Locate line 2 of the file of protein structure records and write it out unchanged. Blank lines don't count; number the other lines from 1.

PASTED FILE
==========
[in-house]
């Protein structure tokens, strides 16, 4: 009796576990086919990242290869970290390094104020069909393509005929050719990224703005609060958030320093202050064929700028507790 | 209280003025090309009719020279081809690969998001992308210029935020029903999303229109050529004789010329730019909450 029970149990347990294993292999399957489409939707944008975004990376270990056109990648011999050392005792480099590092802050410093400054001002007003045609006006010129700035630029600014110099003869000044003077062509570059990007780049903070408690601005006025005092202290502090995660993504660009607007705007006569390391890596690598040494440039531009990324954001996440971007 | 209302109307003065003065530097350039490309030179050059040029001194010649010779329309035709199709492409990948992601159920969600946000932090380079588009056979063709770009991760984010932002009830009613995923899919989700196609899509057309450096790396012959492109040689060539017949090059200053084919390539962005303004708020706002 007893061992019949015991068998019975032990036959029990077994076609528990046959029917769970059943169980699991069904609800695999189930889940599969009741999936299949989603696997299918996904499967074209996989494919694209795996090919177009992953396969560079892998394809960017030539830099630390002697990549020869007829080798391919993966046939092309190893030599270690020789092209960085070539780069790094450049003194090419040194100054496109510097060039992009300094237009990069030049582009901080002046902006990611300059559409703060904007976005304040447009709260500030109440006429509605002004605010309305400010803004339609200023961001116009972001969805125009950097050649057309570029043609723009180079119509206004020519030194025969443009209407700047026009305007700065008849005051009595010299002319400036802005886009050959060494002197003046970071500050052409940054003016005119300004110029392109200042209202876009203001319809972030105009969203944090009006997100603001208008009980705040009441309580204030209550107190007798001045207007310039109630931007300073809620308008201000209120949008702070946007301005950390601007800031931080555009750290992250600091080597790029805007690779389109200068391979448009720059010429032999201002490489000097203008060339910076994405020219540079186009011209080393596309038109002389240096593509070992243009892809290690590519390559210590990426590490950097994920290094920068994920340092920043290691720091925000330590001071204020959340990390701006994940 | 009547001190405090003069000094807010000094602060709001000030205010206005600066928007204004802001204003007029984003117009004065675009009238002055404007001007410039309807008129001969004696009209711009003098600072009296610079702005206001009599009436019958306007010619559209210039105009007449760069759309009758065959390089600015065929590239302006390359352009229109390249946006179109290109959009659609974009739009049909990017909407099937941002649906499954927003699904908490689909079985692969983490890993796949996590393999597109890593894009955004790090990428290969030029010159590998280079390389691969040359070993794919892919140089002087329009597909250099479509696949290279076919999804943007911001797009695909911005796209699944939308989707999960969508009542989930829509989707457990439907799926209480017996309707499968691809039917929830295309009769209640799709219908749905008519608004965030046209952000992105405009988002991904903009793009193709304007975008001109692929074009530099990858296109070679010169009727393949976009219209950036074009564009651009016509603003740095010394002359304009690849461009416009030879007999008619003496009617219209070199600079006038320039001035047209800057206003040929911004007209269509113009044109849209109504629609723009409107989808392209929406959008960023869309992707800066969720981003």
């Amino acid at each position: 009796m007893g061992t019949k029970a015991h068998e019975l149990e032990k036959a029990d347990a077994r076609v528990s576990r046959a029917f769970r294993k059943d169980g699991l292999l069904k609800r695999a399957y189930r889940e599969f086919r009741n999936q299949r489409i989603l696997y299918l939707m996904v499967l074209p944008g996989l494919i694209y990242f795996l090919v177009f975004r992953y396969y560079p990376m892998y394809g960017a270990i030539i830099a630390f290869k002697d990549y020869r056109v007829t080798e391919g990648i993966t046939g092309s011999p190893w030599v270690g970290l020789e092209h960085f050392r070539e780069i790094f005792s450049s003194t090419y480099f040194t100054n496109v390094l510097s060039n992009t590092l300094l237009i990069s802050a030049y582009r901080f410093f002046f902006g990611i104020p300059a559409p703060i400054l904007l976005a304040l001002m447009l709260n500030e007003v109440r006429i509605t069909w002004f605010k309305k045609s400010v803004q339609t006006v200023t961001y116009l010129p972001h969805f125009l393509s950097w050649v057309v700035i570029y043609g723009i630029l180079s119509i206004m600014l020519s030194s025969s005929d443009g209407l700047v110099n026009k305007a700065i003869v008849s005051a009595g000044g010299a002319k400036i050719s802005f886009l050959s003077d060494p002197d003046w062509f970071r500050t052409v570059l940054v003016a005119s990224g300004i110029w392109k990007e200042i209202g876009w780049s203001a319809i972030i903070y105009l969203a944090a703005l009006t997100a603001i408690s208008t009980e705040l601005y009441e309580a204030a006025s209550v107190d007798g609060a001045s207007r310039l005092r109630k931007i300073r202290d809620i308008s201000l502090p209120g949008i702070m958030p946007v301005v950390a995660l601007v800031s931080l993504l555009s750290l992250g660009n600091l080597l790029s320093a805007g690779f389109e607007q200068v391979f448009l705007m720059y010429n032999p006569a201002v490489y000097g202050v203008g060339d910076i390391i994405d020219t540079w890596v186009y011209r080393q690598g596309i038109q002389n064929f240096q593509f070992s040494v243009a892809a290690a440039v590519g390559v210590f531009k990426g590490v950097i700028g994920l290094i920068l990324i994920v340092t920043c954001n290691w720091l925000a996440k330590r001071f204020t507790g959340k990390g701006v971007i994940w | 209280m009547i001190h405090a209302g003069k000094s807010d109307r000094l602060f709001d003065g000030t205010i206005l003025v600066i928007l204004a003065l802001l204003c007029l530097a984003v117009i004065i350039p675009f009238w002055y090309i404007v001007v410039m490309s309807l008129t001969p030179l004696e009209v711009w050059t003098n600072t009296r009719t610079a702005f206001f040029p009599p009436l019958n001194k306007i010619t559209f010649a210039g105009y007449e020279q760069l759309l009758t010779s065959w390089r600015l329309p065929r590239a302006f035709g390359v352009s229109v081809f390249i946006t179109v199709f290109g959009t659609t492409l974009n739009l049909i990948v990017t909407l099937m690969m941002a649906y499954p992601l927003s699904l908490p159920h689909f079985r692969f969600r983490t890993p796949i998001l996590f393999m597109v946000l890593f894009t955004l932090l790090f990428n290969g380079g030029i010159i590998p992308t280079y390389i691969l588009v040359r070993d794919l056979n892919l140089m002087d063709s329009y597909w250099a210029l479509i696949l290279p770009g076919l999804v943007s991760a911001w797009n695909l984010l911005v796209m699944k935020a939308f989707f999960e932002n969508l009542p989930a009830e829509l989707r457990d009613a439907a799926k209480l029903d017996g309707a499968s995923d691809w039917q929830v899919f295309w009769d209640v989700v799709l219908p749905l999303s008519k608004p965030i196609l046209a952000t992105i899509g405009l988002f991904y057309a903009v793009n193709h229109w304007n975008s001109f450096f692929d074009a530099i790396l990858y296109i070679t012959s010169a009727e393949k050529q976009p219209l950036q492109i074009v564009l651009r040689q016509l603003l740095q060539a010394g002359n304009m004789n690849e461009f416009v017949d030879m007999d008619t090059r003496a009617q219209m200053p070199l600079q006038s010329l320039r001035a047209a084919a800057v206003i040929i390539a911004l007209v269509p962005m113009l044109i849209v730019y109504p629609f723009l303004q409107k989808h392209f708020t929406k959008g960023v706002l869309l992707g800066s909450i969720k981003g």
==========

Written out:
């Protein structure tokens, strides 16, 4: 009796576990086919990242290869970290390094104020069909393509005929050719990224703005609060958030320093202050064929700028507790 | 209280003025090309009719020279081809690969998001992308210029935020029903999303229109050529004789010329730019909450 029970149990347990294993292999399957489409939707944008975004990376270990056109990648011999050392005792480099590092802050410093400054001002007003045609006006010129700035630029600014110099003869000044003077062509570059990007780049903070408690601005006025005092202290502090995660993504660009607007705007006569390391890596690598040494440039531009990324954001996440971007 | 209302109307003065003065530097350039490309030179050059040029001194010649010779329309035709199709492409990948992601159920969600946000932090380079588009056979063709770009991760984010932002009830009613995923899919989700196609899509057309450096790396012959492109040689060539017949090059200053084919390539962005303004708020706002 007893061992019949015991068998019975032990036959029990077994076609528990046959029917769970059943169980699991069904609800695999189930889940599969009741999936299949989603696997299918996904499967074209996989494919694209795996090919177009992953396969560079892998394809960017030539830099630390002697990549020869007829080798391919993966046939092309190893030599270690020789092209960085070539780069790094450049003194090419040194100054496109510097060039992009300094237009990069030049582009901080002046902006990611300059559409703060904007976005304040447009709260500030109440006429509605002004605010309305400010803004339609200023961001116009972001969805125009950097050649057309570029043609723009180079119509206004020519030194025969443009209407700047026009305007700065008849005051009595010299002319400036802005886009050959060494002197003046970071500050052409940054003016005119300004110029392109200042209202876009203001319809972030105009969203944090009006997100603001208008009980705040009441309580204030209550107190007798001045207007310039109630931007300073809620308008201000209120949008702070946007301005950390601007800031931080555009750290992250600091080597790029805007690779389109200068391979448009720059010429032999201002490489000097203008060339910076994405020219540079186009011209080393596309038109002389240096593509070992243009892809290690590519390559210590990426590490950097994920290094920068994920340092920043290691720091925000330590001071204020959340990390701006994940 | 009547001190405090003069000094807010000094602060709001000030205010206005600066928007204004802001204003007029984003117009004065675009009238002055404007001007410039309807008129001969004696009209711009003098600072009296610079702005206001009599009436019958306007010619559209210039105009007449760069759309009758065959390089600015065929590239302006390359352009229109390249946006179109290109959009659609974009739009049909990017909407099937941002649906499954927003699904908490689909079985692969983490890993796949996590393999597109890593894009955004790090990428290969030029010159590998280079390389691969040359070993794919892919140089002087329009597909250099479509696949290279076919999804943007911001797009695909911005796209699944939308989707999960969508009542989930829509989707457990439907799926209480017996309707499968691809039917929830295309009769209640799709219908749905008519608004965030046209952000992105405009988002991904903009793009193709304007975008001109692929074009530099990858296109070679010169009727393949976009219209950036074009564009651009016509603003740095010394002359304009690849461009416009030879007999008619003496009617219209070199600079006038320039001035047209800057206003040929911004007209269509113009044109849209109504629609723009409107989808392209929406959008960023869309992707800066969720981003």